Florida law allows courts to award alimony in any divorce case. However, not all divorce cases are subject to alimony awards, nor are there clear guidelines as to how much such an award will be or how long it will last. Florida's laws on alimony are complicated and subject to judicial interpretation, so talk to a qualified Florida family lawyer if you need legal advice about an alimony issue in the state.
Florida Statutes section 61.08 details the kinds of alimony a court may award in a Florida divorce. The court has the ability to award rehabilitative, directional, permanent or "bridge the gap" alimony at its discretion. These awards can be made to last indefinitely or they can terminate upon a specific date or condition. Also, the court can decide to award periodic payments or lump-sum payments as it deems appropriate.
Florida courts must consider all relevant factors whenever determining how much alimony to award in a divorce case. Florida Statutes section 61.08(2) lists the factors the court must consider in awarding alimony. These include how long the marriage lasted, each spouses standard of living during the marriage and the financial abilities and earning capacities of each spouse. The court can also weigh any other factor that it deems necessary in the interests of equity and justice between the spouses.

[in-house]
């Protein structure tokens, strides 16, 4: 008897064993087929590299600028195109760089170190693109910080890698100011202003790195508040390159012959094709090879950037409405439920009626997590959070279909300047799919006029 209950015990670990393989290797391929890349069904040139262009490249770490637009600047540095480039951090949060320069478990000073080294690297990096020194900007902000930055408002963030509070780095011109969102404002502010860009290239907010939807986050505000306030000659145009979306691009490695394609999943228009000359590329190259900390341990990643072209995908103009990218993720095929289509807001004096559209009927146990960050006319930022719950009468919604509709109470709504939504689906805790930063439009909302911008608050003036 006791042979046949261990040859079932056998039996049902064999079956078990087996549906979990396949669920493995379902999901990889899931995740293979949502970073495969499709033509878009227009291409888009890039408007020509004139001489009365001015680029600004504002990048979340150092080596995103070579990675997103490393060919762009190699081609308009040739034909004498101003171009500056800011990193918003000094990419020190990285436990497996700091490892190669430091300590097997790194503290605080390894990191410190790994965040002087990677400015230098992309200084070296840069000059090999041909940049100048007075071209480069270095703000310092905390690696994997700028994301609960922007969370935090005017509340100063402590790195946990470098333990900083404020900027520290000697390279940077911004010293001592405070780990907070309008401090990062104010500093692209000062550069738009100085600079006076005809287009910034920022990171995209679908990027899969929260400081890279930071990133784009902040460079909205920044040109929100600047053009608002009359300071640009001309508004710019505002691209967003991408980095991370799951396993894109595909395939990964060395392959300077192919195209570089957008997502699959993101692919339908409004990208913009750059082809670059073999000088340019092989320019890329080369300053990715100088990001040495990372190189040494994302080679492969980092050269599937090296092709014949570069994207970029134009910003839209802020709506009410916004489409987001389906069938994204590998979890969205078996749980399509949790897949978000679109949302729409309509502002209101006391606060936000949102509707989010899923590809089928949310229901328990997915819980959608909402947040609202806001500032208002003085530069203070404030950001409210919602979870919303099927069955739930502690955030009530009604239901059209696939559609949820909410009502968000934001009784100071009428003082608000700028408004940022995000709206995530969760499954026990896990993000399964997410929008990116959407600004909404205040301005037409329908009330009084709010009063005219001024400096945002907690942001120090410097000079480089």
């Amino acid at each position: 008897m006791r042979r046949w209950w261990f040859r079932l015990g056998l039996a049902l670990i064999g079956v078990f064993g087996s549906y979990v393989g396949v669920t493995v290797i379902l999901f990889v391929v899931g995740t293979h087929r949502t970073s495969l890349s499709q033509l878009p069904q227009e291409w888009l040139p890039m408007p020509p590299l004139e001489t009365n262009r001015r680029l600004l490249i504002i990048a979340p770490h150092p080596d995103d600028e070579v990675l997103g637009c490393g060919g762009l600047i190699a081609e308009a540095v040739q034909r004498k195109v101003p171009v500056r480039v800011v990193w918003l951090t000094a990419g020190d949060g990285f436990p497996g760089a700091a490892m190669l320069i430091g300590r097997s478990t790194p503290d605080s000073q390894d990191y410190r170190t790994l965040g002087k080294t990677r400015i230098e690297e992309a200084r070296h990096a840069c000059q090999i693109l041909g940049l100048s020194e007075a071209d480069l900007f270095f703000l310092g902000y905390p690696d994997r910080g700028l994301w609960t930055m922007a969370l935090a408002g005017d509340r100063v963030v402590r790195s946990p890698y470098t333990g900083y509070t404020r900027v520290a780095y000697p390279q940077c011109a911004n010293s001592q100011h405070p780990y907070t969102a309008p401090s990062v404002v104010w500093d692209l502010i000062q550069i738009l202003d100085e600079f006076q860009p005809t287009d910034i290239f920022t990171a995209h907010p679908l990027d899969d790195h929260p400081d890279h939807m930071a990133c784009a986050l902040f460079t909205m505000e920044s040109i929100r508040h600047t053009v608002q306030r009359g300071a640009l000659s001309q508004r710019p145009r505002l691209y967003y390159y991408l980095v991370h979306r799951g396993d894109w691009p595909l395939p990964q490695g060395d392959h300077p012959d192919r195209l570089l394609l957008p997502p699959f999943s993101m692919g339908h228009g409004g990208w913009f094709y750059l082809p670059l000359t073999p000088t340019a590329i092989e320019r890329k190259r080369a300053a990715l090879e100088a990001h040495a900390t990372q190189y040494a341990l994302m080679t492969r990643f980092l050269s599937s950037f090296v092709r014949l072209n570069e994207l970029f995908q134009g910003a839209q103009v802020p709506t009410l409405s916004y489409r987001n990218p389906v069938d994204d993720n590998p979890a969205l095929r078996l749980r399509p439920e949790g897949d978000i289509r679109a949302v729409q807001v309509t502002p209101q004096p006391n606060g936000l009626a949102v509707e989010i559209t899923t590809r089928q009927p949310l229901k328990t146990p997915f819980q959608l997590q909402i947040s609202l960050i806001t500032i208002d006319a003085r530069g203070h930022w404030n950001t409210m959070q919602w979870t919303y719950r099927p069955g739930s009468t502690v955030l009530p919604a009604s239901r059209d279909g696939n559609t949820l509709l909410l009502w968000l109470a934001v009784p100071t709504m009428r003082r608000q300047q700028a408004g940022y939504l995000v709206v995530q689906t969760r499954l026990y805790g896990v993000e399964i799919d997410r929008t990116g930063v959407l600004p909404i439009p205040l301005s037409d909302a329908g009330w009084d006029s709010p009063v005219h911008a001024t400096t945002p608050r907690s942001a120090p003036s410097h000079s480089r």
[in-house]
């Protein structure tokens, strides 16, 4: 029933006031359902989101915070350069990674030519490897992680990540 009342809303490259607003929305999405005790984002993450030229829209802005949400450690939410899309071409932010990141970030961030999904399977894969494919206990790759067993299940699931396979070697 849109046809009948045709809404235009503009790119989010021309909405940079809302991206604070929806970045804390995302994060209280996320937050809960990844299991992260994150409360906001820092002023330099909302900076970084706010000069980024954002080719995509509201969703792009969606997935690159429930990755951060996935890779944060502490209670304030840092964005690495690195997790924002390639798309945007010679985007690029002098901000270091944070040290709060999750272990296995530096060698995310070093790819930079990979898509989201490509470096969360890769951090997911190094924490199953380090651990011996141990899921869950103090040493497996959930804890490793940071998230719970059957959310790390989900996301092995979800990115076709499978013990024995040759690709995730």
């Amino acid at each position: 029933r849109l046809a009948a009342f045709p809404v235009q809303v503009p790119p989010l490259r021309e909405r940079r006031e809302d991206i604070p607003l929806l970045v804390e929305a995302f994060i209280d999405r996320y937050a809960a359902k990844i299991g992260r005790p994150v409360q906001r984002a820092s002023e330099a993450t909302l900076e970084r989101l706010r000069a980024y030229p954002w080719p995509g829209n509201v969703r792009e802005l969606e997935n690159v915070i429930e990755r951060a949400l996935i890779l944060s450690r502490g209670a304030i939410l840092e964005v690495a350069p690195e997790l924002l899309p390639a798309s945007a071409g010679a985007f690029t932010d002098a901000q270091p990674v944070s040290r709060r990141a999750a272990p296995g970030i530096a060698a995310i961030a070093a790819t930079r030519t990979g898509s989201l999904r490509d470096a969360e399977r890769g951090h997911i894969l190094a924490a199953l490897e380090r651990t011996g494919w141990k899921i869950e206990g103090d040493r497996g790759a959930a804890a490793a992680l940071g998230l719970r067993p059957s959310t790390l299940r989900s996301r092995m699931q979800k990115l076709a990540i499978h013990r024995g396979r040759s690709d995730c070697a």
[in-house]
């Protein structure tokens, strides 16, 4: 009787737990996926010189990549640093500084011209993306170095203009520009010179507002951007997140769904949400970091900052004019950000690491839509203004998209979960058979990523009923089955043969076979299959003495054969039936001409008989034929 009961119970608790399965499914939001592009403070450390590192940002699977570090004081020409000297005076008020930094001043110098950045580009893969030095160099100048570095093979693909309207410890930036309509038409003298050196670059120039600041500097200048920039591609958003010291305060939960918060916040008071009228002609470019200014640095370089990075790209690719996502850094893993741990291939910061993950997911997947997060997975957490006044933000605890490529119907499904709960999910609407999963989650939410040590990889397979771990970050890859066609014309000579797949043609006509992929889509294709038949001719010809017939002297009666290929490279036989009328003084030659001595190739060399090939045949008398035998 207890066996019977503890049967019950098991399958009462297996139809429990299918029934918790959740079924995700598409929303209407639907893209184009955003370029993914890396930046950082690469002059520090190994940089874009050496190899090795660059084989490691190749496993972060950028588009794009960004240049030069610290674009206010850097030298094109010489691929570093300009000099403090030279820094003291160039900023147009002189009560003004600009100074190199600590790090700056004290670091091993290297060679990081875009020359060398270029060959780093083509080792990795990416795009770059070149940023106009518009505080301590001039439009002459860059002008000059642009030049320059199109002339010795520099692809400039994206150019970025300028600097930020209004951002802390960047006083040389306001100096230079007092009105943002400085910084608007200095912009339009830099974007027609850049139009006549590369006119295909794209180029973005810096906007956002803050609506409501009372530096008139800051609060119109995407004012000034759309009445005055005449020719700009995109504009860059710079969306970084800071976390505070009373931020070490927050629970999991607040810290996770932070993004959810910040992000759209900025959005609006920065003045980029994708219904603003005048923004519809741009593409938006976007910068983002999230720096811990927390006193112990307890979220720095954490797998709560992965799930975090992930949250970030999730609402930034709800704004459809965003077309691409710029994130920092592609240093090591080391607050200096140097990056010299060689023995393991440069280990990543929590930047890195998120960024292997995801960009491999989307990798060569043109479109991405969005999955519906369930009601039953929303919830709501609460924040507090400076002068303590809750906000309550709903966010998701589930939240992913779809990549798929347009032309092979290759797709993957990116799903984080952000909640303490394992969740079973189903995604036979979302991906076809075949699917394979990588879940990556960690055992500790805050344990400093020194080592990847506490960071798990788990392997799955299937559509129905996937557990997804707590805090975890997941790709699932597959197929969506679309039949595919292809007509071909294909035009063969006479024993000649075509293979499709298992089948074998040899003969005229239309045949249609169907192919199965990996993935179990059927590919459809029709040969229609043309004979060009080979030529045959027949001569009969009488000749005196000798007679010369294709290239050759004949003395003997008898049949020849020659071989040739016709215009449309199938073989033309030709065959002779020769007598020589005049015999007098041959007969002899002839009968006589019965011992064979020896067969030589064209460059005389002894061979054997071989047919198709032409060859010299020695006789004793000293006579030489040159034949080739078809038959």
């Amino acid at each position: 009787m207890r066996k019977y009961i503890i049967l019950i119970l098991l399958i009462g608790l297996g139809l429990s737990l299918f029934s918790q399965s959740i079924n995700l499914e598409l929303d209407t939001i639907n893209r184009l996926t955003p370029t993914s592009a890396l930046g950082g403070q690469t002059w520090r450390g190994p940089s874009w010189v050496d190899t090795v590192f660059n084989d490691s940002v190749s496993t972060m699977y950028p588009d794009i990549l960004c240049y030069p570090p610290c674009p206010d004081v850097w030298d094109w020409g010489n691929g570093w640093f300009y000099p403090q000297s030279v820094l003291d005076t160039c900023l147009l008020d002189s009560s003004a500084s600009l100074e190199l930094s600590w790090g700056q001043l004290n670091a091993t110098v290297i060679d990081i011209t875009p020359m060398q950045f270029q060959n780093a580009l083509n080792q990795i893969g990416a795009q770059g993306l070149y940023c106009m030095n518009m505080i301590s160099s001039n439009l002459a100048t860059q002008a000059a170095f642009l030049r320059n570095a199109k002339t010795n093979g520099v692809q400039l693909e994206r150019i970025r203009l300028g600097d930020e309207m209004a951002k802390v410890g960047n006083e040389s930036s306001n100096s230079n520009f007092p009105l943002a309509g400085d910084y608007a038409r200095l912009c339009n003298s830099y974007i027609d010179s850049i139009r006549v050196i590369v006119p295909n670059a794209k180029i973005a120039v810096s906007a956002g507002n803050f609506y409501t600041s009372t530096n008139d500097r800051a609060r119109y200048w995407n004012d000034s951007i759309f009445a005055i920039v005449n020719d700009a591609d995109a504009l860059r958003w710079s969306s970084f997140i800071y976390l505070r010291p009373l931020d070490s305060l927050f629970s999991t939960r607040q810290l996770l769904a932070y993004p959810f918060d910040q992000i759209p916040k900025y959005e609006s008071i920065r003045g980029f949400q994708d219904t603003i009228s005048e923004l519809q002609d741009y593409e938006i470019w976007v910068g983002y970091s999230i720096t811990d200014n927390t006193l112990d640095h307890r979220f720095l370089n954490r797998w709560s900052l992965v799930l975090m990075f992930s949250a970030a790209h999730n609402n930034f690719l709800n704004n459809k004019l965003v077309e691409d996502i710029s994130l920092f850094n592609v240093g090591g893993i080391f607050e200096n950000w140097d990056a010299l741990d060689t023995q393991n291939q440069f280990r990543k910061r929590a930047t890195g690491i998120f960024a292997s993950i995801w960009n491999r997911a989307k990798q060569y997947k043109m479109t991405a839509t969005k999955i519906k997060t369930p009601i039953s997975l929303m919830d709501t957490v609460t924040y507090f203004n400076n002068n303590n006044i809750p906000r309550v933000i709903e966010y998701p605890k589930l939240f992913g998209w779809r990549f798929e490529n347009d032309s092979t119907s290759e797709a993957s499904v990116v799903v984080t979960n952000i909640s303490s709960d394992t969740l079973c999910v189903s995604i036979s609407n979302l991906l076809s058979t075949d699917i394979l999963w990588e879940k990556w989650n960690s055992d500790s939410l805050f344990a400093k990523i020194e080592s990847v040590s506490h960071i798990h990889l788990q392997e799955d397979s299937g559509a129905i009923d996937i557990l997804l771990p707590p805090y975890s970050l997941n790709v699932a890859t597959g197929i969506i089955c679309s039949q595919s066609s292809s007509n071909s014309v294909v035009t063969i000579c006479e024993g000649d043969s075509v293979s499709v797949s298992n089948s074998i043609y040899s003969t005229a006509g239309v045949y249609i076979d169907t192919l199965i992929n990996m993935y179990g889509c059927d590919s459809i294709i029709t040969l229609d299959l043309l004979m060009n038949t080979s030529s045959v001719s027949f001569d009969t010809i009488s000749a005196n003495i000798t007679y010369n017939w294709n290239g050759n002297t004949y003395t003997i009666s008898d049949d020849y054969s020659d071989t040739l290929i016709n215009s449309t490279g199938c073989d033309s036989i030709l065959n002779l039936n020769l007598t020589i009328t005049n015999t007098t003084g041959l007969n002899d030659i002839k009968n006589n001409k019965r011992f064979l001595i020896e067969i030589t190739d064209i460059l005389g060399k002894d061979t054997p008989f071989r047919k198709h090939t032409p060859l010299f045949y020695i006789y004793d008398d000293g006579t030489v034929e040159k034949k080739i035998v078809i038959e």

Florida Statutes section 61.08(8) states that a court can award permanent alimony if a spouse lacks the ability to provide for his or her own needs and meet the necessities of life that were established by the couple during the marriage. Such alimony can be awarded in marriages that lasted seven years or longer, though the courts may not award such alimony in any marriage that lasted less than seven years unless exceptional circumstances are present.
Modification and Termination
Florida alimony awards last as long as the court orders, or until the order is changed or an intervening event takes place. Florida Statutes section 61.08(8) states that permanent alimony continues until either the paying party or the recipient dies, or the recipient remarries. Also, a court can modify any alimony payments as long as one party shows that a substantial change in circumstances has taken place such that justifies a modification.
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